Experts call for a shake-up in criteria for diagnosing Alzheimer’s disease

Criteria for diagnosing Alzheimer’s disease needs a shake-up to bring it in line with the latest knowledge in the field, an international group of experts has claimed.

Existing criteria have not been updated since 1984 when the National Institute of Neurological Disorders and Stroke–Alzheimer Disease and Related Disorders advised doctors to diagnose dementia according to functional disability before specifying a cause.

But a team of experts from the UK, France, Canada, US, Japan and The Netherlands say it is time for high-tech diagnoses of Alzheimer’s to become standard.

To be diagnosed with probable Alzheimer’s, patients should show progressive memory loss for longer than six months, say the researchers. They must also meet at least one of the biomarker criteria, which include atrophy on magnetic resonance imaging; abnormal biomarker proteins in the cerebrospinal fluid; a specific pattern of positron emission tomography in the brain; and a genetic mutation for Alzheimer’s within the immediate family.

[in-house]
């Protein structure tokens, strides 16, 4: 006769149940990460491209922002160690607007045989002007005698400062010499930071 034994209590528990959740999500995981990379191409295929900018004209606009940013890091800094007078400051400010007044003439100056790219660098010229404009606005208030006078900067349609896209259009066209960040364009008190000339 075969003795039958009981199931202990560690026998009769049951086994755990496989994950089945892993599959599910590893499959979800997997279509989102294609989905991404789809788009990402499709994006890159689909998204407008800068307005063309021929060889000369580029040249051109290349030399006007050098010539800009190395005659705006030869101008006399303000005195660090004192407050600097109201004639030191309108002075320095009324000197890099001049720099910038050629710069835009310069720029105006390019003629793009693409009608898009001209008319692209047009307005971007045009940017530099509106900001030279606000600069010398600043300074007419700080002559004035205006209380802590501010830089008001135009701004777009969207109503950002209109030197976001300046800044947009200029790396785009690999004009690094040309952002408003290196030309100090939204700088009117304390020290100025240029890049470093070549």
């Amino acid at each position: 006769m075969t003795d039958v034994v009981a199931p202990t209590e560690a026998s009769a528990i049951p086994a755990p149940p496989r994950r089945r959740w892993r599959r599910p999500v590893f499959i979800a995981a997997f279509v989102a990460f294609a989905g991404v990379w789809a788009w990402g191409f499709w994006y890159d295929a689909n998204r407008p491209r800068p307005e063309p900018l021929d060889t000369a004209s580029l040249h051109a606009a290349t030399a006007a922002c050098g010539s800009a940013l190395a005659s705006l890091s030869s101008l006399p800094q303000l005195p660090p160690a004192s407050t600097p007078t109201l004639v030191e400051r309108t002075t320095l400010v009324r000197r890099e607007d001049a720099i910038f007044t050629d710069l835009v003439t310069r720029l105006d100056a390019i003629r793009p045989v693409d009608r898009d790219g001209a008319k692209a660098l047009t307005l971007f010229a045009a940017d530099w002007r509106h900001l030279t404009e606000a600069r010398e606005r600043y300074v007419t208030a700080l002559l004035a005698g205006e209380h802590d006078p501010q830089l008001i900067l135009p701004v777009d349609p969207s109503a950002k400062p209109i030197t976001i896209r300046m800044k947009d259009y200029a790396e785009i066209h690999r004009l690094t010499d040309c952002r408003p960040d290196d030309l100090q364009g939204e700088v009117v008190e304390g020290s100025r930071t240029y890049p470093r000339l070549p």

Validation studies are now needed to optimize the sensitivity, specificity and accuracy of the criteria, say the researchers.

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